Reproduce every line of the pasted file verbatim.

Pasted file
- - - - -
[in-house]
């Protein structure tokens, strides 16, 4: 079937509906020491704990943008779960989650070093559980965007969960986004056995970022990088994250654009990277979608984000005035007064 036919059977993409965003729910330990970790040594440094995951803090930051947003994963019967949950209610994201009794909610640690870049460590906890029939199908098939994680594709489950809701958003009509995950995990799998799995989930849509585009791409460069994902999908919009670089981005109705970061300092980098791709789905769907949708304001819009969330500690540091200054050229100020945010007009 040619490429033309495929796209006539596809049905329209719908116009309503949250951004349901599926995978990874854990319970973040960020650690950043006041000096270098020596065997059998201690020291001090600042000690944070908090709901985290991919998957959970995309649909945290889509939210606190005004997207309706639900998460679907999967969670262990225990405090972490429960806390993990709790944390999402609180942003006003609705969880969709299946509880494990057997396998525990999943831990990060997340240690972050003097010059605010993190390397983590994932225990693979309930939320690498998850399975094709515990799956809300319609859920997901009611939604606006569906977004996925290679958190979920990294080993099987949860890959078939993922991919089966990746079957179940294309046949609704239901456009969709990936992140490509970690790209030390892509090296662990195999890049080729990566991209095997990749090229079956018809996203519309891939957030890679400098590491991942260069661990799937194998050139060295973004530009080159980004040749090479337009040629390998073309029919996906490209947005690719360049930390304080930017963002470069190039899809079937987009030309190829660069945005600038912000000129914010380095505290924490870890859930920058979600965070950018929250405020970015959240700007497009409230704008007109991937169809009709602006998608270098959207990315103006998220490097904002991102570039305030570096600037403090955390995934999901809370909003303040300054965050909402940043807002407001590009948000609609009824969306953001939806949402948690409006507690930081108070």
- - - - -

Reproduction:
[in-house]
């Protein structure tokens, strides 16, 4: 079937509906020491704990943008779960989650070093559980965007969960986004056995970022990088994250654009990277979608984000005035007064 036919059977993409965003729910330990970790040594440094995951803090930051947003994963019967949950209610994201009794909610640690870049460590906890029939199908098939994680594709489950809701958003009509995950995990799998799995989930849509585009791409460069994902999908919009670089981005109705970061300092980098791709789905769907949708304001819009969330500690540091200054050229100020945010007009 040619490429033309495929796209006539596809049905329209719908116009309503949250951004349901599926995978990874854990319970973040960020650690950043006041000096270098020596065997059998201690020291001090600042000690944070908090709901985290991919998957959970995309649909945290889509939210606190005004997207309706639900998460679907999967969670262990225990405090972490429960806390993990709790944390999402609180942003006003609705969880969709299946509880494990057997396998525990999943831990990060997340240690972050003097010059605010993190390397983590994932225990693979309930939320690498998850399975094709515990799956809300319609859920997901009611939604606006569906977004996925290679958190979920990294080993099987949860890959078939993922991919089966990746079957179940294309046949609704239901456009969709990936992140490509970690790209030390892509090296662990195999890049080729990566991209095997990749090229079956018809996203519309891939957030890679400098590491991942260069661990799937194998050139060295973004530009080159980004040749090479337009040629390998073309029919996906490209947005690719360049930390304080930017963002470069190039899809079937987009030309190829660069945005600038912000000129914010380095505290924490870890859930920058979600965070950018929250405020970015959240700007497009409230704008007109991937169809009709602006998608270098959207990315103006998220490097904002991102570039305030570096600037403090955390995934999901809370909003303040300054965050909402940043807002407001590009948000609609009824969306953001939806949402948690409006507690930081108070």